Auditory Processing Disorders

Auditory processing disorders (APD) are real, and thoroughly documented by neuroscience research. APD in children is associated with academic underachievement, reading failure, and serious psychosocial problems. Adults with APD, perhaps secondary to traumatic brain injury (TBI), cannot communicate effectively, with secondary problems with family, work, and school. Diagnosis of APD, and differentiation from common coexisting disorders (e.g., language impairment, attention deficit hyperactivity disorder, or ADHD, cognitive deficits) is possible with a clinical feasible test battery including behavioral and electrophysiologic procedures. Evidence-based management strategies are available for effective intervention for APD. If you are interested in APD (and if you've read this far, then I would assume you are), download and closely study the 2010 American Academy of Audiology (AAA) Clinical Guidelines on APD (www.audiology.org). Then read the articles and view the PPT presentations available here.

To give you a glimpse of the material covered in the available PPT presentations, I've included here an abstract for a lecture on APD in children, followed by another abstract that focuses on APD in adults with traumatic brain injury (TBI).

Abstract: There is unprecedented interest in auditory processing disorders (APD) among audiologists, speech pathologists, and parents of children who are academic underachievers. Differential diagnosis of APD is challenging for many audiologists. Assessment procedures and protocols extend far beyond the audiogram, and treatment strategies are highly varied and must be closely coordinated with other professionals. Furthermore, APD must be differentiated from among a variety of coexisting disorders, such as dyslexia, language impairment, and ADHD. This session provides the clinical audiologist or speech pathologist with a practical and logical multidisciplinary approach for assessment and management of this substantial and under-served clinical population that based on a foundation of basic and applied science. The session provides the clinician with practical take-home messages.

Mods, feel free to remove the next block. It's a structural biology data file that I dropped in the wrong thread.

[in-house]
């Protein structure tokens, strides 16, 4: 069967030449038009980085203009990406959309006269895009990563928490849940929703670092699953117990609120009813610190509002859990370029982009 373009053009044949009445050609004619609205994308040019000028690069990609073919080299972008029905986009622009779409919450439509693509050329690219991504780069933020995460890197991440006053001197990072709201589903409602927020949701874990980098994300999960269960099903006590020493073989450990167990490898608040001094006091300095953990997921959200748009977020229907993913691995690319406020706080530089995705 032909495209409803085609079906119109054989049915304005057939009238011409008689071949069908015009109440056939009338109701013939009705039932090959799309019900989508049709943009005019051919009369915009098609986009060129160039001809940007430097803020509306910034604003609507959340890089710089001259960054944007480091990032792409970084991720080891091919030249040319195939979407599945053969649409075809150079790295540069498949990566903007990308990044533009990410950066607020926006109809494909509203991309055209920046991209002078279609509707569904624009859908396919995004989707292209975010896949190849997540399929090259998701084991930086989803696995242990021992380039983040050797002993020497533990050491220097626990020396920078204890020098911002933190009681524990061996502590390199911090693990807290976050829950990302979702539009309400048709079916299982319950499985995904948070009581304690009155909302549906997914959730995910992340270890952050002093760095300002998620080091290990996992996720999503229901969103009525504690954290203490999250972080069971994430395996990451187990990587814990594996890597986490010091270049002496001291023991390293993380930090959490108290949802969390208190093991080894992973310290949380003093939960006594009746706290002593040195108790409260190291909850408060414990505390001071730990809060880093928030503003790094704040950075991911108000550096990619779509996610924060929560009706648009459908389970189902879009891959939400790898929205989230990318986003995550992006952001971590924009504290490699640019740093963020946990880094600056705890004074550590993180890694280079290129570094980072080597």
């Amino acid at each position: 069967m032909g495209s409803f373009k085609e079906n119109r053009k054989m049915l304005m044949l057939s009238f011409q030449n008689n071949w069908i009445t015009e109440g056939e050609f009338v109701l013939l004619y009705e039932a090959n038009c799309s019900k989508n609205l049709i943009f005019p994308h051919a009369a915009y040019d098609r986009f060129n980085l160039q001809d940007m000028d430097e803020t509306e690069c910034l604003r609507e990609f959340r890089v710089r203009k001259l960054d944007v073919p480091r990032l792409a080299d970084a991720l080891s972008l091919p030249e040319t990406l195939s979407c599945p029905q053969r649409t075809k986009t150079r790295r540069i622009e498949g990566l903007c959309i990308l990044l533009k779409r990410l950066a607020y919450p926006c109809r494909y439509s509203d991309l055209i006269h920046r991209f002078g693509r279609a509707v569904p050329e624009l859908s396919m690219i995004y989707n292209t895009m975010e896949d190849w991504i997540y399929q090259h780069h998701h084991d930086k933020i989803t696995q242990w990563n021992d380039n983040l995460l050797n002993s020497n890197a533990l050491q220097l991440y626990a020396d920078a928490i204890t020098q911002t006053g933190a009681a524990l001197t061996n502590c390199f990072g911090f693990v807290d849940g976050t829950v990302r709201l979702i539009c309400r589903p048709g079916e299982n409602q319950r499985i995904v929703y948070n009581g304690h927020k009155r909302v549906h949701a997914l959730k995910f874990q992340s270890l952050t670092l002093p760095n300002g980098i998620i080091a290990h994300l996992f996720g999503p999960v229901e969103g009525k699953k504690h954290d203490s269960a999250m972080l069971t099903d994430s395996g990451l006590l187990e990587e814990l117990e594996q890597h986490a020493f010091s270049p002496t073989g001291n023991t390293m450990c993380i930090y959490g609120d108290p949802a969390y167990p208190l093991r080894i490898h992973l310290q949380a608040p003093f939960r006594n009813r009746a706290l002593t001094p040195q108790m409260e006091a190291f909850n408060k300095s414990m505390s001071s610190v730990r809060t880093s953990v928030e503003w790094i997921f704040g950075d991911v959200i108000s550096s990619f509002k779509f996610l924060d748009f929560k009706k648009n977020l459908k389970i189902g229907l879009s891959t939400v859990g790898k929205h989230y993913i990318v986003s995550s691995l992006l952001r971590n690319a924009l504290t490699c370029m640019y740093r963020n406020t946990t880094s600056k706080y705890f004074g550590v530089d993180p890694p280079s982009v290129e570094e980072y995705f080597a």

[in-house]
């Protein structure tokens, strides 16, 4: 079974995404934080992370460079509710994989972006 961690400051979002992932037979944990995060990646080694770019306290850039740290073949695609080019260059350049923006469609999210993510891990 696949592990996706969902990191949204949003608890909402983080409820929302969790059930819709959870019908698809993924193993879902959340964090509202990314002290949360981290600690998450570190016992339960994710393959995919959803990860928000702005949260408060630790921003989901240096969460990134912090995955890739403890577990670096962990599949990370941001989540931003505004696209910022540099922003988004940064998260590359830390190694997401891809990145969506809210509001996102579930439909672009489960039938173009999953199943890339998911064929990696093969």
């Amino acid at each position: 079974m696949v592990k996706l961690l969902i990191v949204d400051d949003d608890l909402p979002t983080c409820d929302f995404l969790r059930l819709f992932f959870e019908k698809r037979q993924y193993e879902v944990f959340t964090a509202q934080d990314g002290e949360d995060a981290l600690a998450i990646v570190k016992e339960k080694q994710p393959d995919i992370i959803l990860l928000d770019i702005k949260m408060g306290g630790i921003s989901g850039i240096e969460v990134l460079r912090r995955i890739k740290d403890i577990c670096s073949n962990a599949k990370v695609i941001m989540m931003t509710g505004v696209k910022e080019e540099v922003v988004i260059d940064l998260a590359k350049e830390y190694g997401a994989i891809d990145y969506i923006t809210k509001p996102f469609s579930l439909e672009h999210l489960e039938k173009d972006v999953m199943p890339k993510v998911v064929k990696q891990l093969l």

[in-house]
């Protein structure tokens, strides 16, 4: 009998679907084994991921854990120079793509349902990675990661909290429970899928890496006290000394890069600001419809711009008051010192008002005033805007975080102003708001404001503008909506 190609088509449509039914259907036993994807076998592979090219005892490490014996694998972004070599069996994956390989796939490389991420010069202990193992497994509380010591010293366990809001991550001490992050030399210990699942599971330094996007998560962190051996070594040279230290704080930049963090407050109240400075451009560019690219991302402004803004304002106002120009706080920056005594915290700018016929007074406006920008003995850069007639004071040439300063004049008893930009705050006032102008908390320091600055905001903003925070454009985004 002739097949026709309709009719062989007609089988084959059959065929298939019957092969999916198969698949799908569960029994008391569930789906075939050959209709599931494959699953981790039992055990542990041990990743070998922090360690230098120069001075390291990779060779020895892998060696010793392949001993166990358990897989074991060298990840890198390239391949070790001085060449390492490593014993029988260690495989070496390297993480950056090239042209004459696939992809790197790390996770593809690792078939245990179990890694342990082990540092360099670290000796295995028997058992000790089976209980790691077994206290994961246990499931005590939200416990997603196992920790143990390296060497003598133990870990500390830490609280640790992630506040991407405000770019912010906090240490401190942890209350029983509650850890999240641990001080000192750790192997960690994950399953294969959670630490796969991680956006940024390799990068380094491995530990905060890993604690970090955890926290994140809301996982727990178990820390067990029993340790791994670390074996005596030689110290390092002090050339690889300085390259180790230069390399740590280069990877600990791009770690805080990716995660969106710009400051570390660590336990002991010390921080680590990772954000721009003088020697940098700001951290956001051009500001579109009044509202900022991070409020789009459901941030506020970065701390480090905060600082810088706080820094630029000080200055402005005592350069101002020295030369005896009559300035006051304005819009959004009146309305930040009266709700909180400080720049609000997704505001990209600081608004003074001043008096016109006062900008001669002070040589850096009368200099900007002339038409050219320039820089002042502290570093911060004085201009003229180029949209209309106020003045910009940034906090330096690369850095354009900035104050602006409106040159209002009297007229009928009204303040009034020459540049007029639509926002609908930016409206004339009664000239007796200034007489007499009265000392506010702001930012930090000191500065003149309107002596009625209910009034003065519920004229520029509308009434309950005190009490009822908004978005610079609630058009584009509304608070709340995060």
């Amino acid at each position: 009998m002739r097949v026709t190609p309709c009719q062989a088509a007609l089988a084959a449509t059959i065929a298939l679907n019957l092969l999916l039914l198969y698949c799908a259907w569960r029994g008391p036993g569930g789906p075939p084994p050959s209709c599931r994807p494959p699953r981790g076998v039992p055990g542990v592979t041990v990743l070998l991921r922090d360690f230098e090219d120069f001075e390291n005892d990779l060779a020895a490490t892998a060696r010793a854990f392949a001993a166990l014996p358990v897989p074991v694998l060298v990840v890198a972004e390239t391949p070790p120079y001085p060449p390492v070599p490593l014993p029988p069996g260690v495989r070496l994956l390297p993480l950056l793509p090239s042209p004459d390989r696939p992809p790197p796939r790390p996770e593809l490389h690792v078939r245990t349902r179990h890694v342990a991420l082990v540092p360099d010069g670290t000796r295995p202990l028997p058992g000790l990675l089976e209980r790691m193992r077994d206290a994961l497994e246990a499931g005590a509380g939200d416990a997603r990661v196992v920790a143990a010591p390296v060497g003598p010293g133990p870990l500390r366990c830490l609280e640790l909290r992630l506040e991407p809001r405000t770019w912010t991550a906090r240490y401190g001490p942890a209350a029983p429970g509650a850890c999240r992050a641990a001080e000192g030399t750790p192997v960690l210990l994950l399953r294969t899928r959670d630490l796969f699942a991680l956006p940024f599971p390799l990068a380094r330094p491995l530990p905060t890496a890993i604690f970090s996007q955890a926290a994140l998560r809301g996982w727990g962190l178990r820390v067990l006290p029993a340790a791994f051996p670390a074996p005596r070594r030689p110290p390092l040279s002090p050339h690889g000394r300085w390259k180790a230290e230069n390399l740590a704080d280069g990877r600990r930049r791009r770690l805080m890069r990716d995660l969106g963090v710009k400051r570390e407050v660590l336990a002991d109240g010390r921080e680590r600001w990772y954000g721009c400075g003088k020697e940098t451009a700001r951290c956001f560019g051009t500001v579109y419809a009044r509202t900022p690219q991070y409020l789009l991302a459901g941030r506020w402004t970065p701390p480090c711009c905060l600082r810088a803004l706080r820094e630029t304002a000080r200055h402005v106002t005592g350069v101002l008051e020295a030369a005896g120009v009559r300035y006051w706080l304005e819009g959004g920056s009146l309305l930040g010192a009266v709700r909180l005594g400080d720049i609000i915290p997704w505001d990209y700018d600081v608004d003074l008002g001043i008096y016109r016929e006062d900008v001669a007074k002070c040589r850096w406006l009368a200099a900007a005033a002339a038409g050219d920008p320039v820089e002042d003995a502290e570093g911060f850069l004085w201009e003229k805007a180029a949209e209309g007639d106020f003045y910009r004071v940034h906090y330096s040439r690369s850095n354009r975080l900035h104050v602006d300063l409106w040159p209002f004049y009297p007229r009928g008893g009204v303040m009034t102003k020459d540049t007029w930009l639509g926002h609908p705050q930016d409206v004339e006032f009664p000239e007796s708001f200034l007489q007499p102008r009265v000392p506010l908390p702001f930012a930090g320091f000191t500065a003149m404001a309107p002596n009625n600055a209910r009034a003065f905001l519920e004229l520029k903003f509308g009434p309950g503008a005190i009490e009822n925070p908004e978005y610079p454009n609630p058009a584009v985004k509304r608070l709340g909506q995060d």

Abstract: There is unprecedented interest in auditory processing disorders (APD) among audiologists, speech pathologists, and other health professions. Differential diagnosis of APD is challenging for many audiologists. Assessment procedures and protocols extend far beyond the audiogram, and treatment strategies are highly varied and must be closely coordinated with other professionals. Furthermore, in the adult TBI patient APD must be differentiated from among a variety of co-existing disorders, such as peripheral hearing loss, cognitive deficits, and language impairment. This session provides the clinical audiologist or speech pathologist with a practical and logical multidisciplinary approach for assessment and management of the TBI population that is based on a foundation of basic and applied science. The session provides the clinician with practical take-home messages.

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James W. Hall III       |       jwhall3phd@gmail.com